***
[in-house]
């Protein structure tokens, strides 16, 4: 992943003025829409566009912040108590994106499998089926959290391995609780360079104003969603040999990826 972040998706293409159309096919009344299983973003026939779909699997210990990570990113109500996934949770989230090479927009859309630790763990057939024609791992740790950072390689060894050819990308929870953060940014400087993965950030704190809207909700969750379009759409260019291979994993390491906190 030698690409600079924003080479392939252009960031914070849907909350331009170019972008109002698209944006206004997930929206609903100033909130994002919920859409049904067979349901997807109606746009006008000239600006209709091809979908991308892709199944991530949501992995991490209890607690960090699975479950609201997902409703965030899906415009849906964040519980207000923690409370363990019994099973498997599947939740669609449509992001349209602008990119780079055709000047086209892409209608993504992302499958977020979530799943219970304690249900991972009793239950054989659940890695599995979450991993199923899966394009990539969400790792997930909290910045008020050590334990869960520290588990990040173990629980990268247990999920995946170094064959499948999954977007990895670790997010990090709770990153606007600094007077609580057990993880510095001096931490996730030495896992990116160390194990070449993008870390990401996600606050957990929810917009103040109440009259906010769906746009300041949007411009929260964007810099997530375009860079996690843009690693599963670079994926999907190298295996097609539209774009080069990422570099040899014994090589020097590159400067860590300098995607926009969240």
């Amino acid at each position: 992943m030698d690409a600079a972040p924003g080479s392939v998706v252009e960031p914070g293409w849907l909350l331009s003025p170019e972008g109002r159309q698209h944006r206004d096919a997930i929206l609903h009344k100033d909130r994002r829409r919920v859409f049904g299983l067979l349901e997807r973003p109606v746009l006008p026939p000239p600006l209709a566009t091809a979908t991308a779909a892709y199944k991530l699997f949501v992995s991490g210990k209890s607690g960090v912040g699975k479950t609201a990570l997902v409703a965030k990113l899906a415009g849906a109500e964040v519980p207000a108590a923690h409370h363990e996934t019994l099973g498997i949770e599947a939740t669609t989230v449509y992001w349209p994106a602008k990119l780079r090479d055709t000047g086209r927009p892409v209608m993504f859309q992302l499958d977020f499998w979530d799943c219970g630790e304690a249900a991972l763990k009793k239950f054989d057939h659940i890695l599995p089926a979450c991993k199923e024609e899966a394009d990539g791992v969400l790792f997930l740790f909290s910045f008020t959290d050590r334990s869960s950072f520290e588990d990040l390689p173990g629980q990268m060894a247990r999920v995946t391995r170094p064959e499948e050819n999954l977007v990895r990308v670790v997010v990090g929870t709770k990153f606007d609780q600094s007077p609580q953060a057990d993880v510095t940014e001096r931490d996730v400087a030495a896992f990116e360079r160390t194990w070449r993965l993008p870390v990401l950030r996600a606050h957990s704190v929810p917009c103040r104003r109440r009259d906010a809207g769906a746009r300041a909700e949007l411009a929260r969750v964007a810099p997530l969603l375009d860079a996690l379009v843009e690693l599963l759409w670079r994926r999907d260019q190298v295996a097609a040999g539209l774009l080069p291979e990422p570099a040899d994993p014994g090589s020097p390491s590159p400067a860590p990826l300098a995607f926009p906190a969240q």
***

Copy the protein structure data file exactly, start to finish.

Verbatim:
[in-house]
């Protein structure tokens, strides 16, 4: 992943003025829409566009912040108590994106499998089926959290391995609780360079104003969603040999990826 972040998706293409159309096919009344299983973003026939779909699997210990990570990113109500996934949770989230090479927009859309630790763990057939024609791992740790950072390689060894050819990308929870953060940014400087993965950030704190809207909700969750379009759409260019291979994993390491906190 030698690409600079924003080479392939252009960031914070849907909350331009170019972008109002698209944006206004997930929206609903100033909130994002919920859409049904067979349901997807109606746009006008000239600006209709091809979908991308892709199944991530949501992995991490209890607690960090699975479950609201997902409703965030899906415009849906964040519980207000923690409370363990019994099973498997599947939740669609449509992001349209602008990119780079055709000047086209892409209608993504992302499958977020979530799943219970304690249900991972009793239950054989659940890695599995979450991993199923899966394009990539969400790792997930909290910045008020050590334990869960520290588990990040173990629980990268247990999920995946170094064959499948999954977007990895670790997010990090709770990153606007600094007077609580057990993880510095001096931490996730030495896992990116160390194990070449993008870390990401996600606050957990929810917009103040109440009259906010769906746009300041949007411009929260964007810099997530375009860079996690843009690693599963670079994926999907190298295996097609539209774009080069990422570099040899014994090589020097590159400067860590300098995607926009969240």
């Amino acid at each position: 992943m030698d690409a600079a972040p924003g080479s392939v998706v252009e960031p914070g293409w849907l909350l331009s003025p170019e972008g109002r159309q698209h944006r206004d096919a997930i929206l609903h009344k100033d909130r994002r829409r919920v859409f049904g299983l067979l349901e997807r973003p109606v746009l006008p026939p000239p600006l209709a566009t091809a979908t991308a779909a892709y199944k991530l699997f949501v992995s991490g210990k209890s607690g960090v912040g699975k479950t609201a990570l997902v409703a965030k990113l899906a415009g849906a109500e964040v519980p207000a108590a923690h409370h363990e996934t019994l099973g498997i949770e599947a939740t669609t989230v449509y992001w349209p994106a602008k990119l780079r090479d055709t000047g086209r927009p892409v209608m993504f859309q992302l499958d977020f499998w979530d799943c219970g630790e304690a249900a991972l763990k009793k239950f054989d057939h659940i890695l599995p089926a979450c991993k199923e024609e899966a394009d990539g791992v969400l790792f997930l740790f909290s910045f008020t959290d050590r334990s869960s950072f520290e588990d990040l390689p173990g629980q990268m060894a247990r999920v995946t391995r170094p064959e499948e050819n999954l977007v990895r990308v670790v997010v990090g929870t709770k990153f606007d609780q600094s007077p609580q953060a057990d993880v510095t940014e001096r931490d996730v400087a030495a896992f990116e360079r160390t194990w070449r993965l993008p870390v990401l950030r996600a606050h957990s704190v929810p917009c103040r104003r109440r009259d906010a809207g769906a746009r300041a909700e949007l411009a929260r969750v964007a810099p997530l969603l375009d860079a996690l379009v843009e690693l599963l759409w670079r994926r999907d260019q190298v295996a097609a040999g539209l774009l080069p291979e990422p570099a040899d994993p014994g090589s020097p390491s590159p400067a860590p990826l300098a995607f926009p906190a969240q």